I sent my dissertation to my professors about two weeks ago. Since then, I've been doing another kind of writing, one that I've been putting off for a long time: fiction. Specifically, literary fantasy.
I can hear the gasps from here. But I've wanted to write fantasy for a long time. I had ideas, and I puttered around with them, and I shelved them for schoolwork, housework, travel, and play rehearsals, but mostly I shelved them because I lacked the confidence to write and the willpower to work.
But if there's one thing I learned from writing my dissertation (and let's just get this out of the way: I learned a lot more than one thing), it's that I have the willpower and ability to see a long project with a lot of moving parts through to its conclusion. Tapping into this willpower feels a bit like magic itself; it's amazing, when I look back on it, how much work I accomplished despite rarely feeling like working.
This ability to make myself do something I dread, not just once, but day after day after day, is miraculous (and largely due to the Pomodoro Timer, praise be its name). And now that I know I have it, I am putting it to use, and writing all the things! In two weeks, I've finished one short story and begun writing another, both with specific publications in mind. Once I defend, I plan to finesse a couple of things I have lying around into critical articles, send those out to journals, and then get back to writing short stories. For the next couple of years, I'm going to try to write four articles a year, and one short story a month--basically three short stories for each article I write (I respond well to the reward system).
The other thing I've noticed since finishing my dissertation is how much clearer my mind is when it comes to craft. Like I said, these fantasy ideas have been knocking around my head for a while, but mostly confined to their own room while the dissertation had the run of the house. Now that I'm letting them out to play, I find that they've developed. I have much more defined opinions now about what I want my narrative voice to sound like, about what I think makes a good story, even about the idea of magic itself.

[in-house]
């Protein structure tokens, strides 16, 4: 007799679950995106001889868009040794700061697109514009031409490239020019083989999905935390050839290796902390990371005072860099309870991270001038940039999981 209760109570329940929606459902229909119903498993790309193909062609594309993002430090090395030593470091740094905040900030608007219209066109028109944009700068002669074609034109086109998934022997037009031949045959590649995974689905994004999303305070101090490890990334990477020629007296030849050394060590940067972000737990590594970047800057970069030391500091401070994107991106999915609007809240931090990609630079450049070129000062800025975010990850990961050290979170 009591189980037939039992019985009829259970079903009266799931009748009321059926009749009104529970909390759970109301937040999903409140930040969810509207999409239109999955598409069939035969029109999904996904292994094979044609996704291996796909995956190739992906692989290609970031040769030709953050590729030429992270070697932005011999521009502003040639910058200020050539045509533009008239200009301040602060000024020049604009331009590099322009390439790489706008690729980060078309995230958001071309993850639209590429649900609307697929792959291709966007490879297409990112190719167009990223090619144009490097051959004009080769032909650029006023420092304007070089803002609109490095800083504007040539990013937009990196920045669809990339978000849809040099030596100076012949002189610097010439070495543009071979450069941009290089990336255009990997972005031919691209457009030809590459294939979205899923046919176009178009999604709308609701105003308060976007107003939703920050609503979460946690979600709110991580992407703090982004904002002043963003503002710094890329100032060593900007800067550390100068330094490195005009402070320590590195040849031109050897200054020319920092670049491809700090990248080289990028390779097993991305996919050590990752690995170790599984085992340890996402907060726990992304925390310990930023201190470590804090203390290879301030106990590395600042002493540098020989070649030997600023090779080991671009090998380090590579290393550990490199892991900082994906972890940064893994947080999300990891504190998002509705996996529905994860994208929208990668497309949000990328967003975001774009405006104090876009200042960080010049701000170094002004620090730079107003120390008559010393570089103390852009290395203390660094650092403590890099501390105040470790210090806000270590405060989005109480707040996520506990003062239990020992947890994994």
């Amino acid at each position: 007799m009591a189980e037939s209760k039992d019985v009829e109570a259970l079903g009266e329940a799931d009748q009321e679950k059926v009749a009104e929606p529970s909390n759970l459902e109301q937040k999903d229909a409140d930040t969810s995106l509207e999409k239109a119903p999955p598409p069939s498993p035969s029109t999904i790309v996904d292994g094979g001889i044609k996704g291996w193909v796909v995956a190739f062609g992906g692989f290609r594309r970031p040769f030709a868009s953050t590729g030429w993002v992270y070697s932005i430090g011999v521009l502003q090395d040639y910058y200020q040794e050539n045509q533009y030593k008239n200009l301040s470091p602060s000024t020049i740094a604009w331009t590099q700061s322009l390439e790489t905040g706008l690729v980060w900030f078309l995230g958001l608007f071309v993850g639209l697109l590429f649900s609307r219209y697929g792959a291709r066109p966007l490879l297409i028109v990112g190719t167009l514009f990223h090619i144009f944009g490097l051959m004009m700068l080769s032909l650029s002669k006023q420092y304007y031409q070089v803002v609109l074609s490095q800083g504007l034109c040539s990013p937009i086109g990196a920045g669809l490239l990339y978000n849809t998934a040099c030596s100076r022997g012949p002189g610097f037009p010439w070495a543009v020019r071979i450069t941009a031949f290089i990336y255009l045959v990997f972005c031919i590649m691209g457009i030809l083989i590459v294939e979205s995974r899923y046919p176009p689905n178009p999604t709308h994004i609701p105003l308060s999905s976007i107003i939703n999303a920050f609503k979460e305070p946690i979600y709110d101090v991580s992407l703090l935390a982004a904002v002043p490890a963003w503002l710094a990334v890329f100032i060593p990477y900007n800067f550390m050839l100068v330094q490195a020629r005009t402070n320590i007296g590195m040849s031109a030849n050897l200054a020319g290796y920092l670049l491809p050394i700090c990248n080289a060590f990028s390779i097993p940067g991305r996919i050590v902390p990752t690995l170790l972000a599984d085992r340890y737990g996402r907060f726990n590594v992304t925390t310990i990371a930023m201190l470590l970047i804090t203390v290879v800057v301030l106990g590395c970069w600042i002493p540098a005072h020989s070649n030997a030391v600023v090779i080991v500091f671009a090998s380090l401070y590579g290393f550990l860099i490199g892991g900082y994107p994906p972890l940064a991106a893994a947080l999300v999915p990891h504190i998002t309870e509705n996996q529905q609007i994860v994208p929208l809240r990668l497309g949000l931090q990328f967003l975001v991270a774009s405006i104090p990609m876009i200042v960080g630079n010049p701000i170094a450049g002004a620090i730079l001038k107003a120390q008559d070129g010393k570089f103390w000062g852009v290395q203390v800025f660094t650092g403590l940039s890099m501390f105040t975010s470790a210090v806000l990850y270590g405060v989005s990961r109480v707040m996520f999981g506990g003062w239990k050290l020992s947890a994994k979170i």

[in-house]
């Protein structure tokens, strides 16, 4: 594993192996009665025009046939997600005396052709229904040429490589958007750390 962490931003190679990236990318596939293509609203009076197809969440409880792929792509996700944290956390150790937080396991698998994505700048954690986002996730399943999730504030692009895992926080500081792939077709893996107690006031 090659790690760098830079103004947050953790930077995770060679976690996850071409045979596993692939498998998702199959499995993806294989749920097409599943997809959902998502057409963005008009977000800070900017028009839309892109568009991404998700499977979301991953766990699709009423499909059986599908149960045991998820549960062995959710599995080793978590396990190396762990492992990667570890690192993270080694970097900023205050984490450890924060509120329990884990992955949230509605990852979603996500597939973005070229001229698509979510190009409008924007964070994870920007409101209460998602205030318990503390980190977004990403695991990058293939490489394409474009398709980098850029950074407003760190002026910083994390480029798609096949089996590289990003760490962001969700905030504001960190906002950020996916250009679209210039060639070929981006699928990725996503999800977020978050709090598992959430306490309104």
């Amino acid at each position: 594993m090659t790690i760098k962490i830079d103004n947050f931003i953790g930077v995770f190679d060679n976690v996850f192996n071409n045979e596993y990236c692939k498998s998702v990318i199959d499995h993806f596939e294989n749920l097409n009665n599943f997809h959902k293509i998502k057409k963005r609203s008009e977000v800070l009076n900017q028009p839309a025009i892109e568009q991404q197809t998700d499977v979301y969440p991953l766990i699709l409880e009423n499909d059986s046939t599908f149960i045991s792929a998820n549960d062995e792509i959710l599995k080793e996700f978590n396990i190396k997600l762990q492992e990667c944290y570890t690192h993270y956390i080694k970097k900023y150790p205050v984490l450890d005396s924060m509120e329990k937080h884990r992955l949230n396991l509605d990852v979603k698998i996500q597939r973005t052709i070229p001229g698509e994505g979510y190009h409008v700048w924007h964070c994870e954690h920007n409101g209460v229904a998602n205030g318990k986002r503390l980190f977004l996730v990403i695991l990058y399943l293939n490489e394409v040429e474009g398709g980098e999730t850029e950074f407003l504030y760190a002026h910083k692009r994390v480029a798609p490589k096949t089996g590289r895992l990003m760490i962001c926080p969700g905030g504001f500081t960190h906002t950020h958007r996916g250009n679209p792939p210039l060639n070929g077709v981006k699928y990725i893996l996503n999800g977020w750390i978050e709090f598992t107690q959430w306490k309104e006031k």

For example, we went to a cookout today and a bunch of kids in the house were watching the movie Enchanted. I'd seen the movie before, but I watched the Central Park musical scene between Amy Adams and Patrick Dempsey. I found myself admiring the tension the movie creates around the incursion of magic into the real world. Here is this cartoon princess, earnest and innocent and sparkly, whose very presence causes supernatural events like choreographed singing and dancing, and on the other side is the real-life cynical guy who comments on the fact that everyone seems to know the words to the song, even though he's never heard it, and how unnatural it is that everyone is suddenly dancing. But even he is caught up, at the end, in the magic; he bobs his head to the music before he catches himself and shakes it off. I like that; that's how magic, if it were real, would be--it would catch us up before we realized it, but it would be, should be, obviously alien. And, in a world less kid-friendly than Enchanted, a little (or a lot) scary. (Even evil magic in Enchanted is just bumbling and foolish; the poisoned apple eats through the biker's helmet and gives him an oddly placed bald-spot, cue the laugh track.)
The point is, things that used to generally annoy or delight me are sharpening in focus. I'm able to articulate more clearly what I like and don't like--in media at large, but specifically in speculative fiction. I'm not only developing my taste, I'm theorizing it. Which is fun, and which I hope to (at some point) work into a writing class lesson or two. Voice and style are really hard to teach, but they're so fun to talk about.